Older adults and “scams”: evidence from the Mass Observation Archive
The Journal of Adult Protection
Article publication date: 6 January 2021
Issue publication date: 23 February 2021
The issue of financial abuse is highlighted in the Care Act (2014). One category of financial abuse is consumer fraud or “scams.” Evidence suggests that scams are becoming increasingly ubiquitous, yet how scams impact older adults remains under-researched. The purpose of this paper is to report data from 80 older adults’ written responses to a Mass Observation Archive Directive, commissioned in autumn 2015, which focused on scams.
A qualitative approach was used with data captured via written responses to a set of questions. There was no limit on the length of written accounts, and respondents remained anonymous. Data were analysed thematically, resulting in four key themes.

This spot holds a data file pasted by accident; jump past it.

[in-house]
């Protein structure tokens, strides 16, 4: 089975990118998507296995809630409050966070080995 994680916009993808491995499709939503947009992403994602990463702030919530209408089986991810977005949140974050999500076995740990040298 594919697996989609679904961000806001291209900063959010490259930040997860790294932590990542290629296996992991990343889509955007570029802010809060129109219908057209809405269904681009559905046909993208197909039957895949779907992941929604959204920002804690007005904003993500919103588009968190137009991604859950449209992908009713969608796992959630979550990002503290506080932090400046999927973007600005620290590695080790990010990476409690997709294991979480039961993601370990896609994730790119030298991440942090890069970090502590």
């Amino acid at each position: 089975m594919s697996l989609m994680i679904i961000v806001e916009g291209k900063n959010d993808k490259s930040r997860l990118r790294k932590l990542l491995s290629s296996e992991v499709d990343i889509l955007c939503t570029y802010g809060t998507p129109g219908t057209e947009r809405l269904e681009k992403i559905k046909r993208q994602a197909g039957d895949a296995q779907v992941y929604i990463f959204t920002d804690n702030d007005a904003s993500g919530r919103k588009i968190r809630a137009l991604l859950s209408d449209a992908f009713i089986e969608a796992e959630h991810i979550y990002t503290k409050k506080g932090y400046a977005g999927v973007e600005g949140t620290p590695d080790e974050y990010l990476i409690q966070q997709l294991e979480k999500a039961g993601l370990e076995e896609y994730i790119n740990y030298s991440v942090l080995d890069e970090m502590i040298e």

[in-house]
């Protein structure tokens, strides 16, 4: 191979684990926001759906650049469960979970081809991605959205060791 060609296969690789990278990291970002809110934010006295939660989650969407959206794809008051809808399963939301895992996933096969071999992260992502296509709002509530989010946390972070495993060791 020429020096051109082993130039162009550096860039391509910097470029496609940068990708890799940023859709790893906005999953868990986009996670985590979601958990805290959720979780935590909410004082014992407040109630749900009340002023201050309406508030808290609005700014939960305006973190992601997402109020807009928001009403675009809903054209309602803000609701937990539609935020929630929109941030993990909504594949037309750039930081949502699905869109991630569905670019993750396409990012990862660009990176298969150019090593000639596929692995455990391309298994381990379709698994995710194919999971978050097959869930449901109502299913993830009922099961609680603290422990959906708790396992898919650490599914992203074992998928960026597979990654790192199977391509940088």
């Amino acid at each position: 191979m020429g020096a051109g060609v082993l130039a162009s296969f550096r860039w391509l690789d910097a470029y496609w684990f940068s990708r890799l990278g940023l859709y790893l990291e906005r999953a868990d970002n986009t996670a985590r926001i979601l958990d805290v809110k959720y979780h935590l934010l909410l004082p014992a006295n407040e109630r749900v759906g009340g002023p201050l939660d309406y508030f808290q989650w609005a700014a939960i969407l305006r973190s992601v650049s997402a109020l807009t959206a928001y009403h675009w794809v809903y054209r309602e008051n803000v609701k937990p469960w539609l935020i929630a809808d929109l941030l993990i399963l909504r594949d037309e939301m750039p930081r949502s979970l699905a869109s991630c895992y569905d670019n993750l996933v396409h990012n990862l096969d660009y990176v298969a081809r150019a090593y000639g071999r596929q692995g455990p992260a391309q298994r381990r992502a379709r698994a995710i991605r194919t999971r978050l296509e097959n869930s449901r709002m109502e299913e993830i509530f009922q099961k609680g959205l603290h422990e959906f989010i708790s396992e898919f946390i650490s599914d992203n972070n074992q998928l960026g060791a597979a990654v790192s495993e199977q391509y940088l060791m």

The data indicated scams impact individuals in terms of health and well-being, irrespective of whether they have experienced financial loss, and trigger implementation of strategies intended to avoid being defrauded. There was also evidence of scam-related stigma with individuals who are defrauded being subject to derision and censure.
Individuals who have been victimised by fraudsters may need access to practical and emotional support. This requires the design of appropriate interventions and the stigma associated with being scammed to be addressed.
This paper adopts an original approach to collecting rich, candid data about an under-researched topic. The authors highlight that anti-scam interventions should equip individuals to identify and avoid scams without inciting fear or anxiety; proposing this may be facilitated by drawing on health and safety risk assessment protocol when designing anti-scam interventions.
Funding: University of Chester.quality-related research funding.Permission to quote from the Mass Observation Archive granted by the Trustees of the Mass Observation Archive, University of Sussex.
Bailey, J., Taylor, L., Kingston, P. and Watts, G. (2021), "Older adults and “scams”: evidence from the Mass Observation Archive", The Journal of Adult Protection, Vol. 23 No. 1, pp. 57-69. https://doi.org/10.1108/JAP-07-2020-0030
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